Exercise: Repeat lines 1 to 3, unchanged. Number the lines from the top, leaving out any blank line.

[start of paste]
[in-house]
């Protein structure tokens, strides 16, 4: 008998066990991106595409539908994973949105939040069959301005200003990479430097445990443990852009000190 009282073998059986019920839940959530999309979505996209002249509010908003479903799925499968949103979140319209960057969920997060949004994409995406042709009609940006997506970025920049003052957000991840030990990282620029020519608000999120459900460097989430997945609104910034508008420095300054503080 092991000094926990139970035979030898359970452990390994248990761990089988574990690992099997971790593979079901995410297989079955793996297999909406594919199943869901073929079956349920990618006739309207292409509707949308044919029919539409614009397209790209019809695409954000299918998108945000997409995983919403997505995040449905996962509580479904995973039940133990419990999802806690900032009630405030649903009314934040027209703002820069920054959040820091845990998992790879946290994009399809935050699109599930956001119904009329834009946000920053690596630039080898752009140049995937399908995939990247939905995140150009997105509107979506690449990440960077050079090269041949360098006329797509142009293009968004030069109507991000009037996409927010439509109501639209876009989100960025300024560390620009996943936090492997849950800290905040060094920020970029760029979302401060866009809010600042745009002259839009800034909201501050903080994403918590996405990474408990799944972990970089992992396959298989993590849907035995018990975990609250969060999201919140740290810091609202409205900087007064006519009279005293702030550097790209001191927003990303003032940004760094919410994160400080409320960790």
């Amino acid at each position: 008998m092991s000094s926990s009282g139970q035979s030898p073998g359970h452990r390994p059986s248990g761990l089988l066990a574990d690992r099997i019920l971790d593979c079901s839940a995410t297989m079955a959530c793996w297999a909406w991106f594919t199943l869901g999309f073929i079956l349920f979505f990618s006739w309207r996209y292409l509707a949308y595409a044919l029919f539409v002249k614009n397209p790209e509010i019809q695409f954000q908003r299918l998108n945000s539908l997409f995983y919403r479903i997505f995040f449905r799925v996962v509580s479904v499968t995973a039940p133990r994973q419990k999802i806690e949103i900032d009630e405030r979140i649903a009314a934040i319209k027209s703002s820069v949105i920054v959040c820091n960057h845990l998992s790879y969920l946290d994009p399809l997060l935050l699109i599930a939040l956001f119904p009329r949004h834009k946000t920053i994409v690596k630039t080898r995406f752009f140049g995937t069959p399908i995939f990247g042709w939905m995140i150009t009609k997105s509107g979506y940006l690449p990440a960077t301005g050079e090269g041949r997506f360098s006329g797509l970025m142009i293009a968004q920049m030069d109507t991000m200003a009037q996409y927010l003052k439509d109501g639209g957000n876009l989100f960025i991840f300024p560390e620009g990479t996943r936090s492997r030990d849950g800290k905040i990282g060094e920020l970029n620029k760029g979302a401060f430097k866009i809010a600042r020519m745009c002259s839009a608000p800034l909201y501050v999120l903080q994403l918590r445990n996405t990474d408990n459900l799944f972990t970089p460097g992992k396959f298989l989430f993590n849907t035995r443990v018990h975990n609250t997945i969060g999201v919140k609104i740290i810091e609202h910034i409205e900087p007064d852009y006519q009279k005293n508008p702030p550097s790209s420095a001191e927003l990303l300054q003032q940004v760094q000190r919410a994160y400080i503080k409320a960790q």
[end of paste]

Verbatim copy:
[in-house]
């Protein structure tokens, strides 16, 4: 008998066990991106595409539908994973949105939040069959301005200003990479430097445990443990852009000190 009282073998059986019920839940959530999309979505996209002249509010908003479903799925499968949103979140319209960057969920997060949004994409995406042709009609940006997506970025920049003052957000991840030990990282620029020519608000999120459900460097989430997945609104910034508008420095300054503080 092991000094926990139970035979030898359970452990390994248990761990089988574990690992099997971790593979079901995410297989079955793996297999909406594919199943869901073929079956349920990618006739309207292409509707949308044919029919539409614009397209790209019809695409954000299918998108945000997409995983919403997505995040449905996962509580479904995973039940133990419990999802806690900032009630405030649903009314934040027209703002820069920054959040820091845990998992790879946290994009399809935050699109599930956001119904009329834009946000920053690596630039080898752009140049995937399908995939990247939905995140150009997105509107979506690449990440960077050079090269041949360098006329797509142009293009968004030069109507991000009037996409927010439509109501639209876009989100960025300024560390620009996943936090492997849950800290905040060094920020970029760029979302401060866009809010600042745009002259839009800034909201501050903080994403918590996405990474408990799944972990970089992992396959298989993590849907035995018990975990609250969060999201919140740290810091609202409205900087007064006519009279005293702030550097790209001191927003990303003032940004760094919410994160400080409320960790």
């Amino acid at each position: 008998m092991s000094s926990s009282g139970q035979s030898p073998g359970h452990r390994p059986s248990g761990l089988l066990a574990d690992r099997i019920l971790d593979c079901s839940a995410t297989m079955a959530c793996w297999a909406w991106f594919t199943l869901g999309f073929i079956l349920f979505f990618s006739w309207r996209y292409l509707a949308y595409a044919l029919f539409v002249k614009n397209p790209e509010i019809q695409f954000q908003r299918l998108n945000s539908l997409f995983y919403r479903i997505f995040f449905r799925v996962v509580s479904v499968t995973a039940p133990r994973q419990k999802i806690e949103i900032d009630e405030r979140i649903a009314a934040i319209k027209s703002s820069v949105i920054v959040c820091n960057h845990l998992s790879y969920l946290d994009p399809l997060l935050l699109i599930a939040l956001f119904p009329r949004h834009k946000t920053i994409v690596k630039t080898r995406f752009f140049g995937t069959p399908i995939f990247g042709w939905m995140i150009t009609k997105s509107g979506y940006l690449p990440a960077t301005g050079e090269g041949r997506f360098s006329g797509l970025m142009i293009a968004q920049m030069d109507t991000m200003a009037q996409y927010l003052k439509d109501g639209g957000n876009l989100f960025i991840f300024p560390e620009g990479t996943r936090s492997r030990d849950g800290k905040i990282g060094e920020l970029n620029k760029g979302a401060f430097k866009i809010a600042r020519m745009c002259s839009a608000p800034l909201y501050v999120l903080q994403l918590r445990n996405t990474d408990n459900l799944f972990t970089p460097g992992k396959f298989l989430f993590n849907t035995r443990v018990h975990n609250t997945i969060g999201v919140k609104i740290i810091e609202h910034i409205e900087p007064d852009y006519q009279k005293n508008p702030p550097s790209s420095a001191e927003l990303l300054q003032q940004v760094q000190r919410a994160y400080i503080k409320a960790q």